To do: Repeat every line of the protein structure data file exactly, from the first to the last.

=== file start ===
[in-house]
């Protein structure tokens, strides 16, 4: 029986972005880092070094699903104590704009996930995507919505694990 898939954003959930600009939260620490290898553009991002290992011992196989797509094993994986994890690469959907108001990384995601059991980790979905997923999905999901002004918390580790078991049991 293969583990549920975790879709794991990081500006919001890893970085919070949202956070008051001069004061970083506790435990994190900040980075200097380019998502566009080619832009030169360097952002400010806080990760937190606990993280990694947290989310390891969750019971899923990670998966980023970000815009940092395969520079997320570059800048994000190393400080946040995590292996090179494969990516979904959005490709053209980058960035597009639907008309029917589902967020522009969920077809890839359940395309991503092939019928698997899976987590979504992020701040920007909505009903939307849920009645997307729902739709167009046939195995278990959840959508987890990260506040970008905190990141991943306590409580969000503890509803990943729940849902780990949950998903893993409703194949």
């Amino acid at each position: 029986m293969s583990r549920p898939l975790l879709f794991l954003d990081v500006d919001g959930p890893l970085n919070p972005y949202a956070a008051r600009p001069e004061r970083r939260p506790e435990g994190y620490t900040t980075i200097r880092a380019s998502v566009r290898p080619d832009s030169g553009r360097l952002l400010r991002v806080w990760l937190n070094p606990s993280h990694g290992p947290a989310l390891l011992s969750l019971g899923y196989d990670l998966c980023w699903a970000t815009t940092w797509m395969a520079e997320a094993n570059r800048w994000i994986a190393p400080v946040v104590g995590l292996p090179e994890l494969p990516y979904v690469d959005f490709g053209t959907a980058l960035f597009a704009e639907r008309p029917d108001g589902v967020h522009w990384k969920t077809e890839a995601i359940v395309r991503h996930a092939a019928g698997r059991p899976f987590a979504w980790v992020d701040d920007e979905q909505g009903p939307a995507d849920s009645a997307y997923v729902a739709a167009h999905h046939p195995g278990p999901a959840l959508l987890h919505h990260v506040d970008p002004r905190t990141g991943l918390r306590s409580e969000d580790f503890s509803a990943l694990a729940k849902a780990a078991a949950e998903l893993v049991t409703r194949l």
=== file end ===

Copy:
[in-house]
């Protein structure tokens, strides 16, 4: 029986972005880092070094699903104590704009996930995507919505694990 898939954003959930600009939260620490290898553009991002290992011992196989797509094993994986994890690469959907108001990384995601059991980790979905997923999905999901002004918390580790078991049991 293969583990549920975790879709794991990081500006919001890893970085919070949202956070008051001069004061970083506790435990994190900040980075200097380019998502566009080619832009030169360097952002400010806080990760937190606990993280990694947290989310390891969750019971899923990670998966980023970000815009940092395969520079997320570059800048994000190393400080946040995590292996090179494969990516979904959005490709053209980058960035597009639907008309029917589902967020522009969920077809890839359940395309991503092939019928698997899976987590979504992020701040920007909505009903939307849920009645997307729902739709167009046939195995278990959840959508987890990260506040970008905190990141991943306590409580969000503890509803990943729940849902780990949950998903893993409703194949």
């Amino acid at each position: 029986m293969s583990r549920p898939l975790l879709f794991l954003d990081v500006d919001g959930p890893l970085n919070p972005y949202a956070a008051r600009p001069e004061r970083r939260p506790e435990g994190y620490t900040t980075i200097r880092a380019s998502v566009r290898p080619d832009s030169g553009r360097l952002l400010r991002v806080w990760l937190n070094p606990s993280h990694g290992p947290a989310l390891l011992s969750l019971g899923y196989d990670l998966c980023w699903a970000t815009t940092w797509m395969a520079e997320a094993n570059r800048w994000i994986a190393p400080v946040v104590g995590l292996p090179e994890l494969p990516y979904v690469d959005f490709g053209t959907a980058l960035f597009a704009e639907r008309p029917d108001g589902v967020h522009w990384k969920t077809e890839a995601i359940v395309r991503h996930a092939a019928g698997r059991p899976f987590a979504w980790v992020d701040d920007e979905q909505g009903p939307a995507d849920s009645a997307y997923v729902a739709a167009h999905h046939p195995g278990p999901a959840l959508l987890h919505h990260v506040d970008p002004r905190t990141g991943l918390r306590s409580e969000d580790f503890s509803a990943l694990a729940k849902a780990a078991a949950e998903l893993v049991t409703r194949l």